Today banking is a quasi-public cartel industry. The industry has succeeded in protecting itself against innovation through a combination of a powerful federal subsidy and dense regulatory barriers. The government subsidizes away much of the risk through direct insurance plans such as FDIC. Through this guarantee checking deposits became nearly equivalent to cash, cementing their usurpation or virtualization of physical money as the new currency. The insurance subsidy is essentially a risk subsidy, socializing the primary default risk and providing a powerful incentive for creditors to use on demand deposits and prop up banks.
Subsidizing risk through socialized deposit insurance probably lowers interest rates in and of itself (by increasing demand for the perceived lower risk on-demand deposits), but the primary function of central banks today has become that of directly subsidizing loans to banks at low interest rates.
Subsidizing bank loans to force interest rates down to nearly zero, as the fed has been doing for much of the last two decades, stimulates a flood of artificial credit which simulates the tapping of savings reserves in a growth cycle (and more generally a demand shift towards holding riskier, higher yield assets such as investments or real estate).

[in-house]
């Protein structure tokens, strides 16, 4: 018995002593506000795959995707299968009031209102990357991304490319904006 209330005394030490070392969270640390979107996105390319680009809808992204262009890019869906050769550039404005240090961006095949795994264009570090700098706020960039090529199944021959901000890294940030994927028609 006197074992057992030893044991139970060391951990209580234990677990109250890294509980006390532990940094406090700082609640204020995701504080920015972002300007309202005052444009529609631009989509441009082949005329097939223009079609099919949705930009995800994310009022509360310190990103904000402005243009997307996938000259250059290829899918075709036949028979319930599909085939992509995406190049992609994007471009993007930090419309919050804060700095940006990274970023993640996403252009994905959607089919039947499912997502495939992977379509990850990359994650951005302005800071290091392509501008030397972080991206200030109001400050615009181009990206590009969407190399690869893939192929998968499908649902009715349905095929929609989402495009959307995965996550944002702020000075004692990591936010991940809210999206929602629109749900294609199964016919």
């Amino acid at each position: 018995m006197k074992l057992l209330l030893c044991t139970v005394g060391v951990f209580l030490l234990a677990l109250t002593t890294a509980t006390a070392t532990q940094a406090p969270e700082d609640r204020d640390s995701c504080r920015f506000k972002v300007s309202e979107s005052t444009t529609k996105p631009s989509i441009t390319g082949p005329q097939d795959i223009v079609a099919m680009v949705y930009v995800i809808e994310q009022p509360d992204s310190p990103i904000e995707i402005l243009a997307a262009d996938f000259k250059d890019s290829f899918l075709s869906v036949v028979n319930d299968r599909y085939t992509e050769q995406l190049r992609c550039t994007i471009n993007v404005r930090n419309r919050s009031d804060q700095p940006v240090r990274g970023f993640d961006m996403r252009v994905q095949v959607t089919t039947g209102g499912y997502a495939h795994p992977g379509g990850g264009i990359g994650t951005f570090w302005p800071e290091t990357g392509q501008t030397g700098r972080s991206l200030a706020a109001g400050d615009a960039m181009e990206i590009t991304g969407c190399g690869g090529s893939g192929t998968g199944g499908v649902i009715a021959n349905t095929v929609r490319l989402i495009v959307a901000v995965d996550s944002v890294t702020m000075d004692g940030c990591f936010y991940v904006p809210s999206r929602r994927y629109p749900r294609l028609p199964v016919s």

Interest rates represent or reflect the aggregate risk and inflation weighted return on investment. If interest rates are lower than the real return of investment opportunities, investors will arbitrage this until profitable opportunities diminish, savings are depleted and rates rise. If interest rates are higher than the real return, investments will diminish and saving stimulated until they equalize. A natural interest rate tends to evolve towards this equilibrium which essentially represents the market’s confidence towards investing in the future.
By subsidizing risk and lowering interest rates, the central banking apparatus provides us with the convenient illusion of an economic boom: forced overconfidence. The Austrian School appears to be right on this at least. The mainstream view appears to place more of the blame for recent low interest bubble expansions on an Asian savings glut, which contributes, but the fed clearly has some role. At the very least, through the risk subsidy the fed has helped hawk our overpriced speculative debt investments to Asian savings markets.